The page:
But things did not remain the same. When he returned after Eid once again he had to face hardship. Jamal was down with jaundice and could not continue to work in Guwahati anymore. Eventually he had to give up his rented room as he could not afford to pay the rents without work. Shamsuddin was in no position to rent a room on his own. Even while staying with Jamal he did not make contribution as in terms of money but did the dishes, cooking and cleaning.
Once again he had no place to stay. His work also could not help him much. It was a difficult time for Shamsuddin. Monsoon was on its way which meant for some months there will be no construction work and Shamsuddin had to look for an alternate work too.
Sitting on the pavement he smoked his biri thinking of the hard days ahead. He was back to square one once more. There were several people who shared the pavement with him, people who were homeless. He befriended some of them. But the company he chose this time was bad. These were daily laborers who worked very hard the whole day and in the evening ended up in local brothels.
Shamsuddin met Geeta during one such visit. She worked as a maid in the daytime and in the evening as a local hooker. Her family disowned her when her husband eloped with other woman. Surviving as a lone woman was very difficult for her and life had taught her the hard way. Geeta lived on her own terms. She earned well as a maid and also owned a small room in the slum area. She had thought of settling down many times but her wounds of life were fresh enough to let any man in. Hence she did not hook to any single partner. As when need be she would throw them out of her life.
When Shamsuddin met her he was desperately looking for a shelter at night. Geeta liked his simplicity instantly and allowed him to stay in her room but on her terms. He did everything she asked for except money. She abused him and even tortured him physically. In a way all her grudges against her husband and her life was targeted on Shamsuddin but Shamsuddin would not break. He knew he had no alternative and she was her only source of hope if he wanted to survive in Guwahati. So he never gave up on her atrocities.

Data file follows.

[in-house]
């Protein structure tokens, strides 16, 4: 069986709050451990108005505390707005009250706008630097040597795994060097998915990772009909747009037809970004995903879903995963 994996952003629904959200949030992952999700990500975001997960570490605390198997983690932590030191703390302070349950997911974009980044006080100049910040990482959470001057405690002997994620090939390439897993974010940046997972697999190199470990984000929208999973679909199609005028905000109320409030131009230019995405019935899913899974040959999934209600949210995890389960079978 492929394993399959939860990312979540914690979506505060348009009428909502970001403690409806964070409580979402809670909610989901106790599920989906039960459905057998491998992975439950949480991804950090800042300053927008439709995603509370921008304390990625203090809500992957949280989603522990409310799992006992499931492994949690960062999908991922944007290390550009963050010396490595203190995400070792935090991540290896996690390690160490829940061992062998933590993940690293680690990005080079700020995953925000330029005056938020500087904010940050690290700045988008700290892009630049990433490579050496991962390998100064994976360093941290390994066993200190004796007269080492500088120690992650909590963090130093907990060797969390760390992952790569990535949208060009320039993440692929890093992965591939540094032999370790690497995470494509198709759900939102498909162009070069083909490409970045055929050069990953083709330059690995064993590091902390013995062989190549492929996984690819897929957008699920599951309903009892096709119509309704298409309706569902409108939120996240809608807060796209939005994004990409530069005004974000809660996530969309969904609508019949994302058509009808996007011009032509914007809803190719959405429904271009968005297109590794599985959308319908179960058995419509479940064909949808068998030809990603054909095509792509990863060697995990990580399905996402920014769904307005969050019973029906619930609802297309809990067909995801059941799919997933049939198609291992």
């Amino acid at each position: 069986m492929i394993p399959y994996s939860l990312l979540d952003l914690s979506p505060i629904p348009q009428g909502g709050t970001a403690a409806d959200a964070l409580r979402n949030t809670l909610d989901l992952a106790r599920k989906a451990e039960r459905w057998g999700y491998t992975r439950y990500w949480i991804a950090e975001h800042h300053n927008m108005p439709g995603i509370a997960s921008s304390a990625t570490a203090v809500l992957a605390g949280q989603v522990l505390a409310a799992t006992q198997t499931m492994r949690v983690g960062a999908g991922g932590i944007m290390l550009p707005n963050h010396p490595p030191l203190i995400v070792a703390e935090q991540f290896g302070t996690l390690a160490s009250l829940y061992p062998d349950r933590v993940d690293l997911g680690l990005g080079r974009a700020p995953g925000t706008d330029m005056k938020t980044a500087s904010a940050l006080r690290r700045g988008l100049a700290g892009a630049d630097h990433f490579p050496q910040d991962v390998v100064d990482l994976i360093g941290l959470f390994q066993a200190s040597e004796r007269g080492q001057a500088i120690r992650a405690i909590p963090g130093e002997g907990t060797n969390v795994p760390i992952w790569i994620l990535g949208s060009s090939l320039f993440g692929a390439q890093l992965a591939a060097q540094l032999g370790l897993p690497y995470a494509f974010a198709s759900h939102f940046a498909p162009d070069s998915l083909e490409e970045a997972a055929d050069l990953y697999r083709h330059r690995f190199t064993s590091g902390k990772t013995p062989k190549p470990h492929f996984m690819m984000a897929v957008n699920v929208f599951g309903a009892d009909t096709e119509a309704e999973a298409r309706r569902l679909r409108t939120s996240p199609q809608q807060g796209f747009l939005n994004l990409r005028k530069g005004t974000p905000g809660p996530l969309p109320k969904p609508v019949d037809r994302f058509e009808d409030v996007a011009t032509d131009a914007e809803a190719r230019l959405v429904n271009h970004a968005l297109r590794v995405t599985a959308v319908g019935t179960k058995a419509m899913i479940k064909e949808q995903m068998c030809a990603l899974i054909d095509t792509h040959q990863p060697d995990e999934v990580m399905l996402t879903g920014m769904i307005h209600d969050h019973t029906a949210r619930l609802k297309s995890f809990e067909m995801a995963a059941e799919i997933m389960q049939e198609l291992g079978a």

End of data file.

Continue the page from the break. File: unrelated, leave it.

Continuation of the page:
Chapter Four

Monsoons poured in within few weeks causing flood situation in the entire state. Guwahati city was also not spared. The rain water had seeped into houses and buildings making it impossible for people to reside anymore. People took refuge in the schools and colleges that are transformed into temporary relief shelters. Flood that year had hit a new record in the state before the water finally receded leaving behind a trail of huge damage to the lives and property. The train and road transportation were disrupted in many parts of the state.
The slum area of Kalapahar located adjacent to the Bharulu River, a tributary of Brahmapura, also bore a devastating look. People were forced to live in relief camps. However many houses that were located a little uphill remained unaffected by the flood. Geeta’s house was one of them. Staying in Geeta’s house Shamsuddin considered himself lucky enough to survive but the thought of his family back home made him anxious.